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Baldwin v. EMI Feist Catalog, Inc.
United States Court of Appeals for the Second Circuit
805 F.3d 18 (2d Cir. 2015)
Fred Coots and Haven Gillespie wrote “Santa Claus is Comin’ to Town” in the 1930s. In 1934, when copyright law still used a dual-term structure, Coots and Haven sold the song’s initial copyrights to EMI Feist Catalog, Inc.’s (EMI’s) (defendant’s) predecessor. In 1951, Coots granted EMI the renewal rights until 1990. In 1976, Congress overhauled the copyright laws, replacing dual-term structure with one term lasting the author’s life plus 50 years. For works already in renewal, the 1976 act extended renewal terms to 75 years, but only for rights created after January 1, 1978. In 1981, Coots’s attorney negotiated a new agreement transferring “all rights and interests whatsoever” to EMI. In 1998, another act again extended copyright terms still within renewal to 95 years after initial registration, effectively extending the song’s renewal term until 2029. In 2007, Coots’s attorney, representing Coots’s heirs Gloria Coots Baldwin, Patricia Bergdahl, and Christine Palmitessa (plaintiffs), served a termination notice purporting to terminate the 1981 renewal rights effective December 15, 2016, but it was never actually recorded. The heirs served and recorded another termination notice in 2012 designating December 15, 2021, as the termination date. EMI countered that its present rights stemmed from the 1951 grant, not the 1981 grant, making its current rights pre-1978 rights not terminable under § 203. The heirs sued, asking the court to declare either the 2007 or 2012 termination notice valid. The trial court granted EMI summary judgment, reasoning that the 1981 grant transferred only additional renewal rights, so EMI’s current underlying rights stemmed from the 1951 grant and thus not subject to termination under § 203. The heirs appealed.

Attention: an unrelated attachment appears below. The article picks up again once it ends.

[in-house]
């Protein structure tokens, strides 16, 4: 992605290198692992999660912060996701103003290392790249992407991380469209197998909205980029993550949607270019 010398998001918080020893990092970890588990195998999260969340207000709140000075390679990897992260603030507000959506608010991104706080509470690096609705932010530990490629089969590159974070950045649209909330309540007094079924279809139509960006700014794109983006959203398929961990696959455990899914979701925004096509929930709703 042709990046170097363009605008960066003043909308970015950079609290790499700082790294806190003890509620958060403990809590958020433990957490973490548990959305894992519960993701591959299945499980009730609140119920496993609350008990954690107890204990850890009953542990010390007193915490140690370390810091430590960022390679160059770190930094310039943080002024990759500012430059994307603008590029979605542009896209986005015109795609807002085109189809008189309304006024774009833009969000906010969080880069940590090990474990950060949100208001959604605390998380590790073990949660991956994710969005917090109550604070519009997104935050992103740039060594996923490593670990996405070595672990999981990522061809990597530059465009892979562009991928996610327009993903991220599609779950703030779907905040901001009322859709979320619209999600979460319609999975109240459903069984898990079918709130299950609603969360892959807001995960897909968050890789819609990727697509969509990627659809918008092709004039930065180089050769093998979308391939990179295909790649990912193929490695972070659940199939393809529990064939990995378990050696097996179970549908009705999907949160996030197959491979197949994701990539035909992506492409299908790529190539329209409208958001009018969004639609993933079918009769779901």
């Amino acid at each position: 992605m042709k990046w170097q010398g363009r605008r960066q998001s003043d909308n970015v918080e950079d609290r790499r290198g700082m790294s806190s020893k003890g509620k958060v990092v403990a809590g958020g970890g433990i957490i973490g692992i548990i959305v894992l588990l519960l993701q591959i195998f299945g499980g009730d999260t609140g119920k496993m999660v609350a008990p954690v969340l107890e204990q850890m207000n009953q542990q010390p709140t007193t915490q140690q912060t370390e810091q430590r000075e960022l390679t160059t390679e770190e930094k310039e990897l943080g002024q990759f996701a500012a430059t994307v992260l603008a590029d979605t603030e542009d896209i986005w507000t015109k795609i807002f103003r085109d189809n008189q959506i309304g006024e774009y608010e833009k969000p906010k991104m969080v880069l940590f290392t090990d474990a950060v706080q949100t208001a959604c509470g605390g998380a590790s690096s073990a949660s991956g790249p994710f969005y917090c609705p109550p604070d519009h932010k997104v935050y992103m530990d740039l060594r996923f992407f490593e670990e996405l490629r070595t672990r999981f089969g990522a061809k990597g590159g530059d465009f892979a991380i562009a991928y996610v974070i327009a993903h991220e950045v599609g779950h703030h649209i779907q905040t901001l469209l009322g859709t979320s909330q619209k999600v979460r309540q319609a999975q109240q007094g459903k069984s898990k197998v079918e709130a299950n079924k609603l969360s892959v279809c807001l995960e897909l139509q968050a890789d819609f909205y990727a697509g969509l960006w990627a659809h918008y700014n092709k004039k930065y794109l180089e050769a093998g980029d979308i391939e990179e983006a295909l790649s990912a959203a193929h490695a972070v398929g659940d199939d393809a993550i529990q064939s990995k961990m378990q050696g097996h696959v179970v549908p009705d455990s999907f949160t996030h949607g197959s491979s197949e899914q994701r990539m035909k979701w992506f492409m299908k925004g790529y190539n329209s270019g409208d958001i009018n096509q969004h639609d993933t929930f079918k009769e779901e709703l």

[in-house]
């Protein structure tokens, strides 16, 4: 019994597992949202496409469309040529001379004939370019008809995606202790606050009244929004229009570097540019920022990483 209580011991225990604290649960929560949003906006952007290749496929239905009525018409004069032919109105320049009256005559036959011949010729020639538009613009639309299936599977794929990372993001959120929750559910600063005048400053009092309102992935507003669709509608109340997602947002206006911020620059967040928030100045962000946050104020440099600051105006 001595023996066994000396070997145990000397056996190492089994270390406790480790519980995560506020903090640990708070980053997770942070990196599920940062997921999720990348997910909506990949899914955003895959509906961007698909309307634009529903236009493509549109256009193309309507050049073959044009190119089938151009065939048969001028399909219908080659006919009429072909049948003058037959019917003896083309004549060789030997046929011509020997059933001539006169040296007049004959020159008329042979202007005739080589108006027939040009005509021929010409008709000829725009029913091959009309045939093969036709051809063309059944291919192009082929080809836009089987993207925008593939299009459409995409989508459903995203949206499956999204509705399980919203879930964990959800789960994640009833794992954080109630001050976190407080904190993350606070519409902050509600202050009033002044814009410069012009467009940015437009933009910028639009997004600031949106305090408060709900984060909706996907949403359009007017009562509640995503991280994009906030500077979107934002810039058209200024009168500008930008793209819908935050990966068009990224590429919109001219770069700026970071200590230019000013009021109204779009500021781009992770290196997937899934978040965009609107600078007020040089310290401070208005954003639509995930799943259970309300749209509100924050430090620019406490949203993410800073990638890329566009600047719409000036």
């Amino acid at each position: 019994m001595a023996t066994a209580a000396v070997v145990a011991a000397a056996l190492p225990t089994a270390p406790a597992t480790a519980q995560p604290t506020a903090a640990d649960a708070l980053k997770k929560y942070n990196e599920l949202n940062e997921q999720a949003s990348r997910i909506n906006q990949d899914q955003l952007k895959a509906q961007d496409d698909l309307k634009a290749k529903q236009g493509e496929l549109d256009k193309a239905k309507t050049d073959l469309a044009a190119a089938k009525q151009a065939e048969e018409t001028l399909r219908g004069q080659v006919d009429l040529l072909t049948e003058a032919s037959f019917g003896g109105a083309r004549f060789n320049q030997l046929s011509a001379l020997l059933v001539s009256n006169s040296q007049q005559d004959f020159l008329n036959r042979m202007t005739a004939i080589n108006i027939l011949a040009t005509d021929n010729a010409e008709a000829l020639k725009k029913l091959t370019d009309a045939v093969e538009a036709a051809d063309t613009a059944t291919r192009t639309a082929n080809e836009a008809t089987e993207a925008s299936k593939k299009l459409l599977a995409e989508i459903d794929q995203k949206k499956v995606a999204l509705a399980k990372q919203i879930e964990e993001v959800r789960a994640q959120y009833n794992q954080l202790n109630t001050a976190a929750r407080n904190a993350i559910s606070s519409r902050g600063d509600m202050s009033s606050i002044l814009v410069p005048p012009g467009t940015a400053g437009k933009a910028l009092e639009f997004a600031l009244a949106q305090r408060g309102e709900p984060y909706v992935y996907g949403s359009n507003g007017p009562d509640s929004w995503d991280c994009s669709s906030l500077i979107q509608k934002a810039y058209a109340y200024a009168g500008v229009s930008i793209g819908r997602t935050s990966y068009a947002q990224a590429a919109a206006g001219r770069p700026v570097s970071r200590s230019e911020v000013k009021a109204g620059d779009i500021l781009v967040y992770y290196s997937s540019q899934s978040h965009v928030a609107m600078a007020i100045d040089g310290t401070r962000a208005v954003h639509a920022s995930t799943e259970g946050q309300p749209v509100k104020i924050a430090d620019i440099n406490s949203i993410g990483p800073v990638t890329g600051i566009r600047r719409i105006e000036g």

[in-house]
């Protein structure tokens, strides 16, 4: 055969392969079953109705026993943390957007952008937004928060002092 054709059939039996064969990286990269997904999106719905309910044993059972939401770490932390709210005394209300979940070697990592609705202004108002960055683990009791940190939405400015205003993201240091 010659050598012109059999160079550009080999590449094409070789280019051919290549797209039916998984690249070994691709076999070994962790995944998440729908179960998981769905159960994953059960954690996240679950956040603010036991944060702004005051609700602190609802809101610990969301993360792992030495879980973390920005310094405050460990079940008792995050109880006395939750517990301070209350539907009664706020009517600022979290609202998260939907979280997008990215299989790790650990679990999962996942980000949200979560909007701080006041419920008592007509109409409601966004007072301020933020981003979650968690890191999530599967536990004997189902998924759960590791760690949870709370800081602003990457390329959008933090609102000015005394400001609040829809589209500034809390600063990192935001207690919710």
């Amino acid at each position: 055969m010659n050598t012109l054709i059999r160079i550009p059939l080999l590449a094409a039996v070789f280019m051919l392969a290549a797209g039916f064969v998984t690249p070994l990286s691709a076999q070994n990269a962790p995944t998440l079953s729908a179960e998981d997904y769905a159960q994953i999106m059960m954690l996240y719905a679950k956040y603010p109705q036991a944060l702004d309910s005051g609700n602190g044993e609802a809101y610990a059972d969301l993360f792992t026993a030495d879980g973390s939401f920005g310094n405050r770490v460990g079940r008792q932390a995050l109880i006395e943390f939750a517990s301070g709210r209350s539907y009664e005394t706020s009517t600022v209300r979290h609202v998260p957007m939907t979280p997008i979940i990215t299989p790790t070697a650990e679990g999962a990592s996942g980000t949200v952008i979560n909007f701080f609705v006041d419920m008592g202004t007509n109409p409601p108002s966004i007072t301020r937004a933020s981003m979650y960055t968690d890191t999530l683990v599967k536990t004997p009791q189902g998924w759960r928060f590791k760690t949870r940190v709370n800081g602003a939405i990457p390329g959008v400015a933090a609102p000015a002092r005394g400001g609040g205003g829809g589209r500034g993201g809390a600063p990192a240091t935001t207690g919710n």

Rule of Law
Holding and Reasoning (Livingston, J.)
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